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Move big files lightning fast in Windows 8 with TeraCopy

Virtualization expert Rick Vanover says TeraCopy is an easy and great way to easily move big files. Get details about TeraCopy in his review.

 

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In my data center practice, I'm occasionally stuck moving very large files. There was a time when it was rare that I'd see a file larger than a CD or DVD's capacity, but nowadays, I often see multi-terabyte files. There are a couple of reasons why this is the case.

In my professional virtualization practice, I advocate for people to transition to disk-based backups. The other part of this is my emerging practice of working with Hyper-V virtual machines. For me, I'm always moving things around in Hyper-V, and files like a VHD or VHDX disk are actually quite large--much like that of the disk-based backup world.

Simply using Windows Explorer, PowerShell, Robocopy, or the now quite dated RichCopy are good, but myself and others in the virtualization community have come to fancy TeraCopy. It's free for non-commercial use, so it's very easy to try. The paid version, TeraCopy Pro, comes with additional features.

How to use TeraCopy

TeraCopy installs very easily and can optionally be added to the right-click context of Windows systems, which is how I recommend using it. After this is complete, a TeraCopy job can be done as shown in Figure A. (TeraCopy supports Windows 8 x64. The example in this article is Windows Server 2012 R2. Click the images to enlarge them.)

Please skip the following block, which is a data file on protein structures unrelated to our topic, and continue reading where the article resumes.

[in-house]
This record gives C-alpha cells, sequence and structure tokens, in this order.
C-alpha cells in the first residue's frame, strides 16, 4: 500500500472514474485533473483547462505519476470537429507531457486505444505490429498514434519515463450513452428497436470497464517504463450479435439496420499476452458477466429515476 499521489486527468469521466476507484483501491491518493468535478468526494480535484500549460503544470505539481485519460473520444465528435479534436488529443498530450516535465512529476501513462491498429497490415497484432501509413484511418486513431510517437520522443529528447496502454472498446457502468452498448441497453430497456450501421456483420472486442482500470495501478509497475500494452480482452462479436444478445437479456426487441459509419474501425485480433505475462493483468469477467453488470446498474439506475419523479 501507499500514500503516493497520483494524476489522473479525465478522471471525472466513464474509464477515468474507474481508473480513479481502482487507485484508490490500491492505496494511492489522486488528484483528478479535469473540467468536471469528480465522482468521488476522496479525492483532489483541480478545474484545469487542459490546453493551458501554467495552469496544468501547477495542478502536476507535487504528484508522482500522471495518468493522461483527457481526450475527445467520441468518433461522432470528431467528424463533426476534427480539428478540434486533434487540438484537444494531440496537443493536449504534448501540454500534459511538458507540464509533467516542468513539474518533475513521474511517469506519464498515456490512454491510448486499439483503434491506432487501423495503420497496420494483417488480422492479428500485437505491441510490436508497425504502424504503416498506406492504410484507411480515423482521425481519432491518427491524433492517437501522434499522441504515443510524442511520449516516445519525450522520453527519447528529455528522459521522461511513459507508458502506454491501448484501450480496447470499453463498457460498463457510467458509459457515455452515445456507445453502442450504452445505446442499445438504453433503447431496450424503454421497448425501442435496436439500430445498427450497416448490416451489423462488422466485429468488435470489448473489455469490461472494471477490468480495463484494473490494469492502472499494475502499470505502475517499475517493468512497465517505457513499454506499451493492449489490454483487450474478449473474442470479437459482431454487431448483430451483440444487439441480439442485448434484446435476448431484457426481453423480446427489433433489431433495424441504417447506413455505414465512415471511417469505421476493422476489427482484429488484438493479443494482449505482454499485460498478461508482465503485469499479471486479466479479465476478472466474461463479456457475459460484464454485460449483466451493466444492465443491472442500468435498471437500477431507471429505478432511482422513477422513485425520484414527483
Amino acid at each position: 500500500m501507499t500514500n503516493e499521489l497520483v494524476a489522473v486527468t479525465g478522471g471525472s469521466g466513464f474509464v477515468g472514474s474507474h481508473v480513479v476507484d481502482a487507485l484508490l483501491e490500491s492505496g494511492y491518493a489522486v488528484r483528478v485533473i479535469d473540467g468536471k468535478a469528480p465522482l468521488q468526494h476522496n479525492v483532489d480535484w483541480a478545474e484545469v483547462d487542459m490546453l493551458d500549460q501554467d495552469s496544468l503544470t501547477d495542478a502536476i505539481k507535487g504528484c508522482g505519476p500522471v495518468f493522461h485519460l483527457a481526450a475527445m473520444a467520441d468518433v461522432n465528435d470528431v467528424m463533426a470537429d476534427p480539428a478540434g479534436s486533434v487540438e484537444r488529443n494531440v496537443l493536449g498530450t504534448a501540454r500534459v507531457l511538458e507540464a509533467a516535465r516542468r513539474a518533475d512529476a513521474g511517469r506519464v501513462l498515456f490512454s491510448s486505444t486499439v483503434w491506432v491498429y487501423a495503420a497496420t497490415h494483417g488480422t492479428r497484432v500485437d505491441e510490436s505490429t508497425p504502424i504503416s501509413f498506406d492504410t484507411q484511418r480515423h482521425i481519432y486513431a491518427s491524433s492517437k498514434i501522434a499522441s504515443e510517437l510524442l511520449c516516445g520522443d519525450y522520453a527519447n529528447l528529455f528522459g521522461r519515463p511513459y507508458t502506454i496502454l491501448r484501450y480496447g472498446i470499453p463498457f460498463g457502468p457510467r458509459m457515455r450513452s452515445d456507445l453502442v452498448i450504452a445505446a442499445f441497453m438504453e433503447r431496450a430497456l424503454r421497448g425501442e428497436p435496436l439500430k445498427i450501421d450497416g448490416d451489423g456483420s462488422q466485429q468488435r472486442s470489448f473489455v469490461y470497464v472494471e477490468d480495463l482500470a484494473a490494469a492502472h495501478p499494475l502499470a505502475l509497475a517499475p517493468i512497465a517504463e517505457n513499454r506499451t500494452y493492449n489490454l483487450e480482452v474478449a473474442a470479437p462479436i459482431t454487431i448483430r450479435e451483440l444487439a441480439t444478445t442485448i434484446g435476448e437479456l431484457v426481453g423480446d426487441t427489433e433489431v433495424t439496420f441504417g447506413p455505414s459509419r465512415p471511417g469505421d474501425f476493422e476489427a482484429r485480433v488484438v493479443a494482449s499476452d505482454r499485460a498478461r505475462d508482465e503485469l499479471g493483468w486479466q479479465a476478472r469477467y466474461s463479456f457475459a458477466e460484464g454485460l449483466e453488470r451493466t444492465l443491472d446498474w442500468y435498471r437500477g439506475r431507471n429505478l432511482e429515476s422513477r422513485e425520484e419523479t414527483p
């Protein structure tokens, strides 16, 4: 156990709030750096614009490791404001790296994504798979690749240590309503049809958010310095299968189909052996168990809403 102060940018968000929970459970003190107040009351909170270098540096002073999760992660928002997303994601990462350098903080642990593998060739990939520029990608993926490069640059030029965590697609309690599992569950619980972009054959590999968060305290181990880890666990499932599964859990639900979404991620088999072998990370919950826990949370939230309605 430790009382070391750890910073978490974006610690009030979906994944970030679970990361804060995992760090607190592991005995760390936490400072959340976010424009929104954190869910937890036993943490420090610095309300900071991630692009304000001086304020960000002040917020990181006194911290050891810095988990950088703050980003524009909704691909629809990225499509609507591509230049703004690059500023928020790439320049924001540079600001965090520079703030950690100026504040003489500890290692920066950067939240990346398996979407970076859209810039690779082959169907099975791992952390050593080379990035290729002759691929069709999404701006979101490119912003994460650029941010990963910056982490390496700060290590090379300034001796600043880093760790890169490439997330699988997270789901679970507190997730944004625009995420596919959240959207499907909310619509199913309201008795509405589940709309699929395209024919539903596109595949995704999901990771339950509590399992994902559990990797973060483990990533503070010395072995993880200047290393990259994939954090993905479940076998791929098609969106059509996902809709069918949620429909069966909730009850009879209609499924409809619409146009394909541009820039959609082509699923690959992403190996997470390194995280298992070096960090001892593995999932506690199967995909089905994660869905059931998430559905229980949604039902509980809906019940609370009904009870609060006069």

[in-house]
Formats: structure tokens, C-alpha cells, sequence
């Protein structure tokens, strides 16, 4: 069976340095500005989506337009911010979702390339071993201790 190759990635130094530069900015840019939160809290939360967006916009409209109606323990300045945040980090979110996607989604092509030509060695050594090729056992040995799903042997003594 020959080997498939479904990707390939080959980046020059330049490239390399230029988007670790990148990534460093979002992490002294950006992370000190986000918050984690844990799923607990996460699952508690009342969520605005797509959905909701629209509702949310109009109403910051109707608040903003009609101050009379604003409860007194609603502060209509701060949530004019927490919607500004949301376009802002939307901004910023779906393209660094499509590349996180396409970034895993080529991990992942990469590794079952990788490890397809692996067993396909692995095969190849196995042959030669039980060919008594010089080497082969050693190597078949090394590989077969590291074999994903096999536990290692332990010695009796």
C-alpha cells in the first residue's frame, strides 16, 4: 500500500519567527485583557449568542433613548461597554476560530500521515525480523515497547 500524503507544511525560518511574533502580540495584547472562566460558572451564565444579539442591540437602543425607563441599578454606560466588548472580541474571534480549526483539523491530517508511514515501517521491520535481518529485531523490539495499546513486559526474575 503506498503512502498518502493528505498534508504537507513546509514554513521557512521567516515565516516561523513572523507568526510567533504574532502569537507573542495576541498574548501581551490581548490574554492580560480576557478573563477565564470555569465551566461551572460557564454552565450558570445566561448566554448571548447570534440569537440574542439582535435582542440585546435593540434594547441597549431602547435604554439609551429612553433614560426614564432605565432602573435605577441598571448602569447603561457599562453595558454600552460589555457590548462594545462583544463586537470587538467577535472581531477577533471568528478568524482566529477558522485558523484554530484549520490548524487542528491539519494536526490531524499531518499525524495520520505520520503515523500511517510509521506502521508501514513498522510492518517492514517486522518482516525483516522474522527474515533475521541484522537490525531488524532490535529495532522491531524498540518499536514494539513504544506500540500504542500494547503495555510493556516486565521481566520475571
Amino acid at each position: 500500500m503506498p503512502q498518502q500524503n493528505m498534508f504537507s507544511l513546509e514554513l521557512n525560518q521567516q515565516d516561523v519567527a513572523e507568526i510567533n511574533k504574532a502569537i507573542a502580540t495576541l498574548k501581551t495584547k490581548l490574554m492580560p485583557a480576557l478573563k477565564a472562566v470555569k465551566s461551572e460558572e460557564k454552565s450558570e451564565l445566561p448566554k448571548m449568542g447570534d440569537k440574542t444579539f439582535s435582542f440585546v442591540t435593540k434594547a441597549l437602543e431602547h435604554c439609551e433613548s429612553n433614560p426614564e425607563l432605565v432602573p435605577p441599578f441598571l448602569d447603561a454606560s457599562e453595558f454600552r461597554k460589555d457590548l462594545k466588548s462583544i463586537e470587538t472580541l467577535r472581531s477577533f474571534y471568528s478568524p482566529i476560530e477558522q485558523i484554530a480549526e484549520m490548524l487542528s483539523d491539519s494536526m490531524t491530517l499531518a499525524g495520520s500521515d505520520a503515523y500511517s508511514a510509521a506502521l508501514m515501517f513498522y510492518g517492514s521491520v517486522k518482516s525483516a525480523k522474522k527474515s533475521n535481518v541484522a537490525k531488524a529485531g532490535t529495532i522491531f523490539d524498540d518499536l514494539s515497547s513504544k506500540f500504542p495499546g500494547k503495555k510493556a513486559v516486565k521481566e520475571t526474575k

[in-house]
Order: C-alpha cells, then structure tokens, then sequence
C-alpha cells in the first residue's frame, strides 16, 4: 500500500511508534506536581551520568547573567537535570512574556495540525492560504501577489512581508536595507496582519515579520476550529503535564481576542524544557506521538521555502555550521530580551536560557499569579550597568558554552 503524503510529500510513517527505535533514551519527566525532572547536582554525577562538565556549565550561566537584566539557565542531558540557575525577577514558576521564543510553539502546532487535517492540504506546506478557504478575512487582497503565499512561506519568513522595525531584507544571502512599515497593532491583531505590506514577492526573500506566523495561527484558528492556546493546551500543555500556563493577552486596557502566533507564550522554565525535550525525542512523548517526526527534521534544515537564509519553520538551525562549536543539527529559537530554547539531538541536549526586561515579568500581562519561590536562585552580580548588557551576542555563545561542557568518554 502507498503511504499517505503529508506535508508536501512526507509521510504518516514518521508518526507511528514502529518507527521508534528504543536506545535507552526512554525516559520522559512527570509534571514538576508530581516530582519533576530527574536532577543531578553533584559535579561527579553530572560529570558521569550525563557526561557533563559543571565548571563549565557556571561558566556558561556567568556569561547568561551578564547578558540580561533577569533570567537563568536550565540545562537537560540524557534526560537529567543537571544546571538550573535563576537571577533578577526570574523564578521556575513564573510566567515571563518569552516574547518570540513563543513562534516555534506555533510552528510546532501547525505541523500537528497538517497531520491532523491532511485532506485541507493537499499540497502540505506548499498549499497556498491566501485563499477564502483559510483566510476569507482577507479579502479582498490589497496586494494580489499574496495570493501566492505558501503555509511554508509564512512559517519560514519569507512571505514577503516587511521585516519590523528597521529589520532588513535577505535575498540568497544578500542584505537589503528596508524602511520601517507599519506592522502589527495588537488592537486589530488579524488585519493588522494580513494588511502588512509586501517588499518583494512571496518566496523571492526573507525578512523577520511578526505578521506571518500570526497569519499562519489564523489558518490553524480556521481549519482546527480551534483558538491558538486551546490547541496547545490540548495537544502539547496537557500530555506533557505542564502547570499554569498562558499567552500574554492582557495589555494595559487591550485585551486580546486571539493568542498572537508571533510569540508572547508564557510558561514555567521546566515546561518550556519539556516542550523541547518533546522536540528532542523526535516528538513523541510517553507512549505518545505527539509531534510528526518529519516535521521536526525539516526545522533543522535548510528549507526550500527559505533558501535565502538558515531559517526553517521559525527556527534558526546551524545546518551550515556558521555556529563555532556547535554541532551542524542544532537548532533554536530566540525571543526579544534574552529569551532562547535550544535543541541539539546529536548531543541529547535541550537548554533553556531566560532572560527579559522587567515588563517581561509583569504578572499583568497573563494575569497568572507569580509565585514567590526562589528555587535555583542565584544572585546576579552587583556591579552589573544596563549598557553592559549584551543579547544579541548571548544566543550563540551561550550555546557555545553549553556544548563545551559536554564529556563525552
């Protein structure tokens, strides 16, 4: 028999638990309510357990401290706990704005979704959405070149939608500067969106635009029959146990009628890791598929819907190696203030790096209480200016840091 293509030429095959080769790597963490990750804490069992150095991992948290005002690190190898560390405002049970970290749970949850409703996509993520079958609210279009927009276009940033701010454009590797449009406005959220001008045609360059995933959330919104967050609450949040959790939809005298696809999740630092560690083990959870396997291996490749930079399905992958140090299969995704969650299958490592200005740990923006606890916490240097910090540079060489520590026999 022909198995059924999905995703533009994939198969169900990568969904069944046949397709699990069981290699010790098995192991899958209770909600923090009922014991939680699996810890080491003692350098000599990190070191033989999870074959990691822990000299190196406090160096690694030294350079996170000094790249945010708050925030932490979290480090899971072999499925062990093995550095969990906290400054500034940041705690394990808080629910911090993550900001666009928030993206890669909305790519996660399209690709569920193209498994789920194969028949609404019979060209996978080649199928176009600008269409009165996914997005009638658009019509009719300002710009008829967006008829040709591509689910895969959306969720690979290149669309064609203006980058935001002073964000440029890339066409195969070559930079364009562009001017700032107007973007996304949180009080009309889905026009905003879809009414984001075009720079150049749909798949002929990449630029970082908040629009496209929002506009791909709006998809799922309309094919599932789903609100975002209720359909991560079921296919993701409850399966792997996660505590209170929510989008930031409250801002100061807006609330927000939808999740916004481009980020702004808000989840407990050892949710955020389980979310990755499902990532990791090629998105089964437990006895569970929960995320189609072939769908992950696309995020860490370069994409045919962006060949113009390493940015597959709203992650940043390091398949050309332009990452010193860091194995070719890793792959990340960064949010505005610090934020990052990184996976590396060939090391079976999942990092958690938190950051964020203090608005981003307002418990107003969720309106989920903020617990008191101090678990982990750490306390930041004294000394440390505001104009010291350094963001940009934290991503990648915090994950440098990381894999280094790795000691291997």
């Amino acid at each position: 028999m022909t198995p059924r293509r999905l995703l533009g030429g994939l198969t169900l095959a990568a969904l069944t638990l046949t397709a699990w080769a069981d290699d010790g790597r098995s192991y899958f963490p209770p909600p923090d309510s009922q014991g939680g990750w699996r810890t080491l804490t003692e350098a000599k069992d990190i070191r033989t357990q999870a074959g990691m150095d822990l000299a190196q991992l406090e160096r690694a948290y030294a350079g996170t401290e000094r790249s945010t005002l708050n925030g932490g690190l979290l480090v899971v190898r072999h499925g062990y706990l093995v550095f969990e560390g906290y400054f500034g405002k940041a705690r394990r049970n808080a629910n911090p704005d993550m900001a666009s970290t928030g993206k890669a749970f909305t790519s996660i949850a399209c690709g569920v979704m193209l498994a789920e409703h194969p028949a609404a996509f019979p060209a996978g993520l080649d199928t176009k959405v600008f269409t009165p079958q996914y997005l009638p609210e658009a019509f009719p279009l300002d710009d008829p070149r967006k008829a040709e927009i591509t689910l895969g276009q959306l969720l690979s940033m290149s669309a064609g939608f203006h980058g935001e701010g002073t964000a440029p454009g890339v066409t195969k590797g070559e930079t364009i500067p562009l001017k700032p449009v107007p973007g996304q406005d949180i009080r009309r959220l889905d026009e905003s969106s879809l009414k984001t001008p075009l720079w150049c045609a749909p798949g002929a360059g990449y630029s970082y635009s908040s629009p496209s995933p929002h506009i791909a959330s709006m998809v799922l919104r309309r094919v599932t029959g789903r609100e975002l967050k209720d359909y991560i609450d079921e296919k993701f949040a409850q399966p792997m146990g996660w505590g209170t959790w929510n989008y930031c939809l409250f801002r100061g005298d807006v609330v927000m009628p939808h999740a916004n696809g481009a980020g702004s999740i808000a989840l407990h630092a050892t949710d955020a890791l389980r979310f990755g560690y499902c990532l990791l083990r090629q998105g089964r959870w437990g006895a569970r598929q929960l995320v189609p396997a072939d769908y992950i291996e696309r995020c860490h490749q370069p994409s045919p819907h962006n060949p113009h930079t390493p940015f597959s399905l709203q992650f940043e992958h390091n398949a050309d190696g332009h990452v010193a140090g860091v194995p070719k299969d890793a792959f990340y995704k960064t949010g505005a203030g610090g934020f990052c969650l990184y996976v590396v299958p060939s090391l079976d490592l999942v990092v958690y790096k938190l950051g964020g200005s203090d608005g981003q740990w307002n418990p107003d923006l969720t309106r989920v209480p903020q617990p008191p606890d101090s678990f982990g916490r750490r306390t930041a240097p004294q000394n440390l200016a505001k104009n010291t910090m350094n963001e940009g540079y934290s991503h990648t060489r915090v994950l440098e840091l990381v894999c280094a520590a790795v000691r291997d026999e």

Figure A

 

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TeraCopy provides you with the option to move the files vs. copying them. Once the files are added and the target path is selected, the jobs are underway (Figure B).

Figure B

 

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One of the best aspects of TeraCopy is the optional built-in hash checking (Source and Target CRC in the interface) that is done with the files that are moved or copied. It's great that the Target is checked back against the source afterwards in the case of a copy, because you can check to make sure they match. Don't underestimate the file of hash or CRC check of a file, especially very large files. If you do the verify step on TeraCopy, be prepared for it to take a while.

In today's world of storage, there are a lot of different products out there--everything from deduplication (typical for disk-based backups) to converged systems to build-your-own NAS systems--and there can be varied results. Figure C shows the hashing being matched up after the copy.

Figure C

 

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One of the best aids to a busy (or lazy) administrator is possibly the ability to pause a job. Besides the lazy aspect, this may be very beneficial if you have limited bandwidth, and the task can't run during the business day. That leads me to my wish list of a bandwidth limiter on the I/O, but TeraCopy's objective is to move files fast.